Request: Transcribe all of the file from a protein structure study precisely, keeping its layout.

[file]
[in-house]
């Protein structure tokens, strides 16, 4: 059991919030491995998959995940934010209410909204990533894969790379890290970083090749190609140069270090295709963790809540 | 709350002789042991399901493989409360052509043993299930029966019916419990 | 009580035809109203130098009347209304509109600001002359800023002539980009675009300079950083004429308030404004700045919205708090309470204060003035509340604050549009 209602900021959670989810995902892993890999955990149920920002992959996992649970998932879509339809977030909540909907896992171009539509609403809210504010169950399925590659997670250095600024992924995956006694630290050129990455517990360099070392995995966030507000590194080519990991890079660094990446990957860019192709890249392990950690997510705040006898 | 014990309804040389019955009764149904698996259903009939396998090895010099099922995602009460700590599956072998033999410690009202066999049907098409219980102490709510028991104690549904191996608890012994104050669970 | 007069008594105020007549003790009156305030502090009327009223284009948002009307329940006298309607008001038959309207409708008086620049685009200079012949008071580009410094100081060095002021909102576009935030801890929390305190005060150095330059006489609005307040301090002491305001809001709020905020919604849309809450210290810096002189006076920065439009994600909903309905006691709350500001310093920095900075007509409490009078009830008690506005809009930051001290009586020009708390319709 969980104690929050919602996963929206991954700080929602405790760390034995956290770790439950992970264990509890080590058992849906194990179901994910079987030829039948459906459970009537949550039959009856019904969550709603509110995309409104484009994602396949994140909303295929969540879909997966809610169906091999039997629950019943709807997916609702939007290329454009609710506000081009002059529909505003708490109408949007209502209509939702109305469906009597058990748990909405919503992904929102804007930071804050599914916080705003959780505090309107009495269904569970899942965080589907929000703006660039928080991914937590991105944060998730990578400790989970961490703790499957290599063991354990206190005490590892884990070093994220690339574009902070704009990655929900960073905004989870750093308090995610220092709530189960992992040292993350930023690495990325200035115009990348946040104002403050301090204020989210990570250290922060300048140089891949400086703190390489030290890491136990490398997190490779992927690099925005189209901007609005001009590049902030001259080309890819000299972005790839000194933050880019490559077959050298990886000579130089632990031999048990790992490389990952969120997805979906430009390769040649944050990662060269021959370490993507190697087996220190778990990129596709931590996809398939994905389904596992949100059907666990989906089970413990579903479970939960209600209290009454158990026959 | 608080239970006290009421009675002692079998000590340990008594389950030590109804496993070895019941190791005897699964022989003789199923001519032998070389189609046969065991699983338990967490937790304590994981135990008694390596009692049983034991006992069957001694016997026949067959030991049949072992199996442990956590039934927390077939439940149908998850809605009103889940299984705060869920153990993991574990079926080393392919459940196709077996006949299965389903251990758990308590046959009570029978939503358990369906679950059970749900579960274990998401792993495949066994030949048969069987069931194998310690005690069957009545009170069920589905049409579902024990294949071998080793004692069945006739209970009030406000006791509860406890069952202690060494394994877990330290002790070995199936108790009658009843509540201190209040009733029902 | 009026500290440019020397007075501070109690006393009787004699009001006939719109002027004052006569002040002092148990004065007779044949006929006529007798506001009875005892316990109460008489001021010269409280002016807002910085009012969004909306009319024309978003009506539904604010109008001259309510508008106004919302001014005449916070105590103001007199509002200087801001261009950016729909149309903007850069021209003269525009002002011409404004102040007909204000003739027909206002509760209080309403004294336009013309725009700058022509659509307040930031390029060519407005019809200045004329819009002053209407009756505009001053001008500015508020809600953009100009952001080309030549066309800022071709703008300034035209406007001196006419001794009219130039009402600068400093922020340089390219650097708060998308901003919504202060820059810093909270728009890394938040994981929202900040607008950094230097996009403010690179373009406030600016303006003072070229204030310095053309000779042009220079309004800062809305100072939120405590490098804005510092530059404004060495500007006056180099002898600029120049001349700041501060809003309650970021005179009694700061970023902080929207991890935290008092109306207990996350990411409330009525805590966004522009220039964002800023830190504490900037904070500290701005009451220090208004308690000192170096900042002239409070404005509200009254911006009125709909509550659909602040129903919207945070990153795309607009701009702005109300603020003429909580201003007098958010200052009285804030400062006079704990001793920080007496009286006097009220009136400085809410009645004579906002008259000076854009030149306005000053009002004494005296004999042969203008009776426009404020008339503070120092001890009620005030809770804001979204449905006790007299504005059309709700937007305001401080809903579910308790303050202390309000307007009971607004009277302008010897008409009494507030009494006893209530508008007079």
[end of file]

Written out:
[in-house]
């Protein structure tokens, strides 16, 4: 059991919030491995998959995940934010209410909204990533894969790379890290970083090749190609140069270090295709963790809540 | 709350002789042991399901493989409360052509043993299930029966019916419990 | 009580035809109203130098009347209304509109600001002359800023002539980009675009300079950083004429308030404004700045919205708090309470204060003035509340604050549009 209602900021959670989810995902892993890999955990149920920002992959996992649970998932879509339809977030909540909907896992171009539509609403809210504010169950399925590659997670250095600024992924995956006694630290050129990455517990360099070392995995966030507000590194080519990991890079660094990446990957860019192709890249392990950690997510705040006898 | 014990309804040389019955009764149904698996259903009939396998090895010099099922995602009460700590599956072998033999410690009202066999049907098409219980102490709510028991104690549904191996608890012994104050669970 | 007069008594105020007549003790009156305030502090009327009223284009948002009307329940006298309607008001038959309207409708008086620049685009200079012949008071580009410094100081060095002021909102576009935030801890929390305190005060150095330059006489609005307040301090002491305001809001709020905020919604849309809450210290810096002189006076920065439009994600909903309905006691709350500001310093920095900075007509409490009078009830008690506005809009930051001290009586020009708390319709 969980104690929050919602996963929206991954700080929602405790760390034995956290770790439950992970264990509890080590058992849906194990179901994910079987030829039948459906459970009537949550039959009856019904969550709603509110995309409104484009994602396949994140909303295929969540879909997966809610169906091999039997629950019943709807997916609702939007290329454009609710506000081009002059529909505003708490109408949007209502209509939702109305469906009597058990748990909405919503992904929102804007930071804050599914916080705003959780505090309107009495269904569970899942965080589907929000703006660039928080991914937590991105944060998730990578400790989970961490703790499957290599063991354990206190005490590892884990070093994220690339574009902070704009990655929900960073905004989870750093308090995610220092709530189960992992040292993350930023690495990325200035115009990348946040104002403050301090204020989210990570250290922060300048140089891949400086703190390489030290890491136990490398997190490779992927690099925005189209901007609005001009590049902030001259080309890819000299972005790839000194933050880019490559077959050298990886000579130089632990031999048990790992490389990952969120997805979906430009390769040649944050990662060269021959370490993507190697087996220190778990990129596709931590996809398939994905389904596992949100059907666990989906089970413990579903479970939960209600209290009454158990026959 | 608080239970006290009421009675002692079998000590340990008594389950030590109804496993070895019941190791005897699964022989003789199923001519032998070389189609046969065991699983338990967490937790304590994981135990008694390596009692049983034991006992069957001694016997026949067959030991049949072992199996442990956590039934927390077939439940149908998850809605009103889940299984705060869920153990993991574990079926080393392919459940196709077996006949299965389903251990758990308590046959009570029978939503358990369906679950059970749900579960274990998401792993495949066994030949048969069987069931194998310690005690069957009545009170069920589905049409579902024990294949071998080793004692069945006739209970009030406000006791509860406890069952202690060494394994877990330290002790070995199936108790009658009843509540201190209040009733029902 | 009026500290440019020397007075501070109690006393009787004699009001006939719109002027004052006569002040002092148990004065007779044949006929006529007798506001009875005892316990109460008489001021010269409280002016807002910085009012969004909306009319024309978003009506539904604010109008001259309510508008106004919302001014005449916070105590103001007199509002200087801001261009950016729909149309903007850069021209003269525009002002011409404004102040007909204000003739027909206002509760209080309403004294336009013309725009700058022509659509307040930031390029060519407005019809200045004329819009002053209407009756505009001053001008500015508020809600953009100009952001080309030549066309800022071709703008300034035209406007001196006419001794009219130039009402600068400093922020340089390219650097708060998308901003919504202060820059810093909270728009890394938040994981929202900040607008950094230097996009403010690179373009406030600016303006003072070229204030310095053309000779042009220079309004800062809305100072939120405590490098804005510092530059404004060495500007006056180099002898600029120049001349700041501060809003309650970021005179009694700061970023902080929207991890935290008092109306207990996350990411409330009525805590966004522009220039964002800023830190504490900037904070500290701005009451220090208004308690000192170096900042002239409070404005509200009254911006009125709909509550659909602040129903919207945070990153795309607009701009702005109300603020003429909580201003007098958010200052009285804030400062006079704990001793920080007496009286006097009220009136400085809410009645004579906002008259000076854009030149306005000053009002004494005296004999042969203008009776426009404020008339503070120092001890009620005030809770804001979204449905006790007299504005059309709700937007305001401080809903579910308790303050202390309000307007009971607004009277302008010897008409009494507030009494006893209530508008007079």